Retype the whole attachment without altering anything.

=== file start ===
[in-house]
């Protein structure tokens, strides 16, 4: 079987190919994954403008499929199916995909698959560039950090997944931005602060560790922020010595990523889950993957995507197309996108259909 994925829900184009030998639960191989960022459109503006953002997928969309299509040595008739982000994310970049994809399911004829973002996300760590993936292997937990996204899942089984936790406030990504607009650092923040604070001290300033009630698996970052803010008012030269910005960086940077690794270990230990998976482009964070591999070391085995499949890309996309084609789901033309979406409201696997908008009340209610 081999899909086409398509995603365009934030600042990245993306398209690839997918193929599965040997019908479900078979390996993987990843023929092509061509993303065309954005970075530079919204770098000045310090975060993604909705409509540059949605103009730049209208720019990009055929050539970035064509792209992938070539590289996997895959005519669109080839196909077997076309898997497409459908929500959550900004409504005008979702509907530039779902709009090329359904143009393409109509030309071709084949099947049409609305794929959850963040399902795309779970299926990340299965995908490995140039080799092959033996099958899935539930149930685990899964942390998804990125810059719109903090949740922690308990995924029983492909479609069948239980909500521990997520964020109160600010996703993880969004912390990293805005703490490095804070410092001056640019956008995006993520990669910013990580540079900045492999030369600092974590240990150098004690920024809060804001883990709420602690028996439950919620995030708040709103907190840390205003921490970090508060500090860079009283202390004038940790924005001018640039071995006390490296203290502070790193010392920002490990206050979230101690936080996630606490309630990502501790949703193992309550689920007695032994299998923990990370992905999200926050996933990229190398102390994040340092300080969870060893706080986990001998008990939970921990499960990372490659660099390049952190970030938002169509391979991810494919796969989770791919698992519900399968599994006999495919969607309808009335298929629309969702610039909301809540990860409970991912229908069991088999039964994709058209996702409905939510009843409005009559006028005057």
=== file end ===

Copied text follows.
[in-house]
């Protein structure tokens, strides 16, 4: 079987190919994954403008499929199916995909698959560039950090997944931005602060560790922020010595990523889950993957995507197309996108259909 994925829900184009030998639960191989960022459109503006953002997928969309299509040595008739982000994310970049994809399911004829973002996300760590993936292997937990996204899942089984936790406030990504607009650092923040604070001290300033009630698996970052803010008012030269910005960086940077690794270990230990998976482009964070591999070391085995499949890309996309084609789901033309979406409201696997908008009340209610 081999899909086409398509995603365009934030600042990245993306398209690839997918193929599965040997019908479900078979390996993987990843023929092509061509993303065309954005970075530079919204770098000045310090975060993604909705409509540059949605103009730049209208720019990009055929050539970035064509792209992938070539590289996997895959005519669109080839196909077997076309898997497409459908929500959550900004409504005008979702509907530039779902709009090329359904143009393409109509030309071709084949099947049409609305794929959850963040399902795309779970299926990340299965995908490995140039080799092959033996099958899935539930149930685990899964942390998804990125810059719109903090949740922690308990995924029983492909479609069948239980909500521990997520964020109160600010996703993880969004912390990293805005703490490095804070410092001056640019956008995006993520990669910013990580540079900045492999030369600092974590240990150098004690920024809060804001883990709420602690028996439950919620995030708040709103907190840390205003921490970090508060500090860079009283202390004038940790924005001018640039071995006390490296203290502070790193010392920002490990206050979230101690936080996630606490309630990502501790949703193992309550689920007695032994299998923990990370992905999200926050996933990229190398102390994040340092300080969870060893706080986990001998008990939970921990499960990372490659660099390049952190970030938002169509391979991810494919796969989770791919698992519900399968599994006999495919969607309808009335298929629309969702610039909301809540990860409970991912229908069991088999039964994709058209996702409905939510009843409005009559006028005057």